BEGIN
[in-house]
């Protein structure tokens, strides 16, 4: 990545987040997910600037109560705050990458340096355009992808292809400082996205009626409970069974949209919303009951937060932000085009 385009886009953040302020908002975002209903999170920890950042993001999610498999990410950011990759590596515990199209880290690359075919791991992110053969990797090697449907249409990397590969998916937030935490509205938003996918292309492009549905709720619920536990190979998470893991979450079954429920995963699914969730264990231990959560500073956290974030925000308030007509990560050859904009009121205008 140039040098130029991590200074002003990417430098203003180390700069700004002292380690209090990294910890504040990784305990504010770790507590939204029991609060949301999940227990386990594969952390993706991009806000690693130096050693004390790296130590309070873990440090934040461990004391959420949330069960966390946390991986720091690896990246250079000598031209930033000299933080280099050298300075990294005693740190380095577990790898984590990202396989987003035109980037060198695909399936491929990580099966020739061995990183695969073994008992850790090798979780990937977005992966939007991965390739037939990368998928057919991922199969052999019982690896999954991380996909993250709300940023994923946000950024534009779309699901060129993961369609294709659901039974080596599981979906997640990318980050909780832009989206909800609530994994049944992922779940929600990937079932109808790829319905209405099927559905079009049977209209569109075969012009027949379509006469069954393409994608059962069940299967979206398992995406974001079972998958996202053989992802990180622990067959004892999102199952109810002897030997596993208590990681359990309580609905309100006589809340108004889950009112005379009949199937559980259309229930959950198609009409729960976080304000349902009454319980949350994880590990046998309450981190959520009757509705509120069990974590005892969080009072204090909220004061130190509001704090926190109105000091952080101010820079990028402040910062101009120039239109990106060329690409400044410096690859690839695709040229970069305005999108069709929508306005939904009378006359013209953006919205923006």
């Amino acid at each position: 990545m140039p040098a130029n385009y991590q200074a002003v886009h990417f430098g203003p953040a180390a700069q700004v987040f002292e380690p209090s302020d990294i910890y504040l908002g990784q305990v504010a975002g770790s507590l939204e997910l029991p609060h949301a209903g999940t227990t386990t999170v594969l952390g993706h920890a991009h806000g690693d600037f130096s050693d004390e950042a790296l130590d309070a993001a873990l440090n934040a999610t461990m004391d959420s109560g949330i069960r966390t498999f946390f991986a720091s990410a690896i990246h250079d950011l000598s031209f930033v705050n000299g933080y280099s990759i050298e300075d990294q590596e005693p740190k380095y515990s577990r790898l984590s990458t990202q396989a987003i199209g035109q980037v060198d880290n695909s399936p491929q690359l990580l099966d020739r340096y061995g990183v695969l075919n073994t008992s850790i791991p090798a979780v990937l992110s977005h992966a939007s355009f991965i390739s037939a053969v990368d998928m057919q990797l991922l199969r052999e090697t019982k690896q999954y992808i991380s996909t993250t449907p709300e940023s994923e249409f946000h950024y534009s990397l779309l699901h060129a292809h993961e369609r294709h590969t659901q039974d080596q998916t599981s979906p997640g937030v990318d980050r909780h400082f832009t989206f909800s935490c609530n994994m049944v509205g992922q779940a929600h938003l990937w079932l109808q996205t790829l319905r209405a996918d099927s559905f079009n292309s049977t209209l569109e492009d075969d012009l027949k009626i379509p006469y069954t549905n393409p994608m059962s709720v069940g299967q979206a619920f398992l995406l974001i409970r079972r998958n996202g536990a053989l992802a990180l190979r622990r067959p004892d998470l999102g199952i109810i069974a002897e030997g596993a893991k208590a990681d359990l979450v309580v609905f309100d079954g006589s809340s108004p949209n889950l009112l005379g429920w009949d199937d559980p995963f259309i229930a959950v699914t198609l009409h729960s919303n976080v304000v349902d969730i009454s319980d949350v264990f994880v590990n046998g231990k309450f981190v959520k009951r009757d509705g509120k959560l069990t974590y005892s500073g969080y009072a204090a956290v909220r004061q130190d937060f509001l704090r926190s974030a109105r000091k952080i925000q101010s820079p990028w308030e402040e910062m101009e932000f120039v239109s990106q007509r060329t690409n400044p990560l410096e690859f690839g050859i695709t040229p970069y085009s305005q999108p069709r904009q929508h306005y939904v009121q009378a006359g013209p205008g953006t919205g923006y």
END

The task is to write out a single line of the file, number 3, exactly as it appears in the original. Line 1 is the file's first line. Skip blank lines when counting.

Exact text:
């Amino acid at each position: 990545m140039p040098a130029n385009y991590q200074a002003v886009h990417f430098g203003p953040a180390a700069q700004v987040f002292e380690p209090s302020d990294i910890y504040l908002g990784q305990v504010a975002g770790s507590l939204e997910l029991p609060h949301a209903g999940t227990t386990t999170v594969l952390g993706h920890a991009h806000g690693d600037f130096s050693d004390e950042a790296l130590d309070a993001a873990l440090n934040a999610t461990m004391d959420s109560g949330i069960r966390t498999f946390f991986a720091s990410a690896i990246h250079d950011l000598s031209f930033v705050n000299g933080y280099s990759i050298e300075d990294q590596e005693p740190k380095y515990s577990r790898l984590s990458t990202q396989a987003i199209g035109q980037v060198d880290n695909s399936p491929q690359l990580l099966d020739r340096y061995g990183v695969l075919n073994t008992s850790i791991p090798a979780v990937l992110s977005h992966a939007s355009f991965i390739s037939a053969v990368d998928m057919q990797l991922l199969r052999e090697t019982k690896q999954y992808i991380s996909t993250t449907p709300e940023s994923e249409f946000h950024y534009s990397l779309l699901h060129a292809h993961e369609r294709h590969t659901q039974d080596q998916t599981s979906p997640g937030v990318d980050r909780h400082f832009t989206f909800s935490c609530n994994m049944v509205g992922q779940a929600h938003l990937w079932l109808q996205t790829l319905r209405a996918d099927s559905f079009n292309s049977t209209l569109e492009d075969d012009l027949k009626i379509p006469y069954t549905n393409p994608m059962s709720v069940g299967q979206a619920f398992l995406l974001i409970r079972r998958n996202g536990a053989l992802a990180l190979r622990r067959p004892d998470l999102g199952i109810i069974a002897e030997g596993a893991k208590a990681d359990l979450v309580v609905f309100d079954g006589s809340s108004p949209n889950l009112l005379g429920w009949d199937d559980p995963f259309i229930a959950v699914t198609l009409h729960s919303n976080v304000v349902d969730i009454s319980d949350v264990f994880v590990n046998g231990k309450f981190v959520k009951r009757d509705g509120k959560l069990t974590y005892s500073g969080y009072a204090a956290v909220r004061q130190d937060f509001l704090r926190s974030a109105r000091k952080i925000q101010s820079p990028w308030e402040e910062m101009e932000f120039v239109s990106q007509r060329t690409n400044p990560l410096e690859f690839g050859i695709t040229p970069y085009s305005q999108p069709r904009q929508h306005y939904v009121q009378a006359g013209p205008g953006t919205g923006y």